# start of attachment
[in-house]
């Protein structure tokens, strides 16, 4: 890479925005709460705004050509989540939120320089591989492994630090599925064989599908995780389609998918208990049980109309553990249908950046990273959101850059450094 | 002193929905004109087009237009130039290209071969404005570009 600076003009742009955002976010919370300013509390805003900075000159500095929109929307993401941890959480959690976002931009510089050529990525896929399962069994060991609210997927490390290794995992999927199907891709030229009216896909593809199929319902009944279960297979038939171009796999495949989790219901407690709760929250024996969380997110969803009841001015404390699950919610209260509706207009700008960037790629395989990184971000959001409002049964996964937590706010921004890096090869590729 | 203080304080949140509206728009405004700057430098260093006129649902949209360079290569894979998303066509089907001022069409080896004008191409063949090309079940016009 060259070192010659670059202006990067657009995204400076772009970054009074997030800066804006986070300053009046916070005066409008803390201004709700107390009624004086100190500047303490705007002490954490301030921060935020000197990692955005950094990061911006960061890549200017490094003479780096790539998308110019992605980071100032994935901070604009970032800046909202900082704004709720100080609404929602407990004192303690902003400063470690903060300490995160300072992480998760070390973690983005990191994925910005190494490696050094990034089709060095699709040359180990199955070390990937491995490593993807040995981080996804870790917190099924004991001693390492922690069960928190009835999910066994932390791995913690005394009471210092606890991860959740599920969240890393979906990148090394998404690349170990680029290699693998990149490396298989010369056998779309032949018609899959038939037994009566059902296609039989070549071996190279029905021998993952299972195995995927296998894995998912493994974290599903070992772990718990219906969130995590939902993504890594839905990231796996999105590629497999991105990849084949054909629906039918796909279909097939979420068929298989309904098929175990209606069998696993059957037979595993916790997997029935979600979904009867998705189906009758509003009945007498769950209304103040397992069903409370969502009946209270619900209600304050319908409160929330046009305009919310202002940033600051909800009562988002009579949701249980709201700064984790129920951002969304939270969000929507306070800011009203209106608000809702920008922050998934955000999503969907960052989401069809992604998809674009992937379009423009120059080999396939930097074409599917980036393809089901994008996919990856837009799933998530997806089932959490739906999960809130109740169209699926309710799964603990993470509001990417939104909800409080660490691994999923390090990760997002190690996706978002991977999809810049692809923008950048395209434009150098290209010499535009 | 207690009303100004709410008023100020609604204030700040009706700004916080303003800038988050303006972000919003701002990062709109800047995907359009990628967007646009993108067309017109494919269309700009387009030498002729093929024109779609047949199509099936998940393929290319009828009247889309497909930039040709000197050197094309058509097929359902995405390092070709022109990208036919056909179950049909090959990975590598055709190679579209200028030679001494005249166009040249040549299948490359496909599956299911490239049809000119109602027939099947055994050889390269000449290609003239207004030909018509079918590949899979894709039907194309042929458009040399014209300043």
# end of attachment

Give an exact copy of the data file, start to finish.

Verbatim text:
[in-house]
């Protein structure tokens, strides 16, 4: 890479925005709460705004050509989540939120320089591989492994630090599925064989599908995780389609998918208990049980109309553990249908950046990273959101850059450094 | 002193929905004109087009237009130039290209071969404005570009 600076003009742009955002976010919370300013509390805003900075000159500095929109929307993401941890959480959690976002931009510089050529990525896929399962069994060991609210997927490390290794995992999927199907891709030229009216896909593809199929319902009944279960297979038939171009796999495949989790219901407690709760929250024996969380997110969803009841001015404390699950919610209260509706207009700008960037790629395989990184971000959001409002049964996964937590706010921004890096090869590729 | 203080304080949140509206728009405004700057430098260093006129649902949209360079290569894979998303066509089907001022069409080896004008191409063949090309079940016009 060259070192010659670059202006990067657009995204400076772009970054009074997030800066804006986070300053009046916070005066409008803390201004709700107390009624004086100190500047303490705007002490954490301030921060935020000197990692955005950094990061911006960061890549200017490094003479780096790539998308110019992605980071100032994935901070604009970032800046909202900082704004709720100080609404929602407990004192303690902003400063470690903060300490995160300072992480998760070390973690983005990191994925910005190494490696050094990034089709060095699709040359180990199955070390990937491995490593993807040995981080996804870790917190099924004991001693390492922690069960928190009835999910066994932390791995913690005394009471210092606890991860959740599920969240890393979906990148090394998404690349170990680029290699693998990149490396298989010369056998779309032949018609899959038939037994009566059902296609039989070549071996190279029905021998993952299972195995995927296998894995998912493994974290599903070992772990718990219906969130995590939902993504890594839905990231796996999105590629497999991105990849084949054909629906039918796909279909097939979420068929298989309904098929175990209606069998696993059957037979595993916790997997029935979600979904009867998705189906009758509003009945007498769950209304103040397992069903409370969502009946209270619900209600304050319908409160929330046009305009919310202002940033600051909800009562988002009579949701249980709201700064984790129920951002969304939270969000929507306070800011009203209106608000809702920008922050998934955000999503969907960052989401069809992604998809674009992937379009423009120059080999396939930097074409599917980036393809089901994008996919990856837009799933998530997806089932959490739906999960809130109740169209699926309710799964603990993470509001990417939104909800409080660490691994999923390090990760997002190690996706978002991977999809810049692809923008950048395209434009150098290209010499535009 | 207690009303100004709410008023100020609604204030700040009706700004916080303003800038988050303006972000919003701002990062709109800047995907359009990628967007646009993108067309017109494919269309700009387009030498002729093929024109779609047949199509099936998940393929290319009828009247889309497909930039040709000197050197094309058509097929359902995405390092070709022109990208036919056909179950049909090959990975590598055709190679579209200028030679001494005249166009040249040549299948490359496909599956299911490239049809000119109602027939099947055994050889390269000449290609003239207004030909018509079918590949899979894709039907194309042929458009040399014209300043």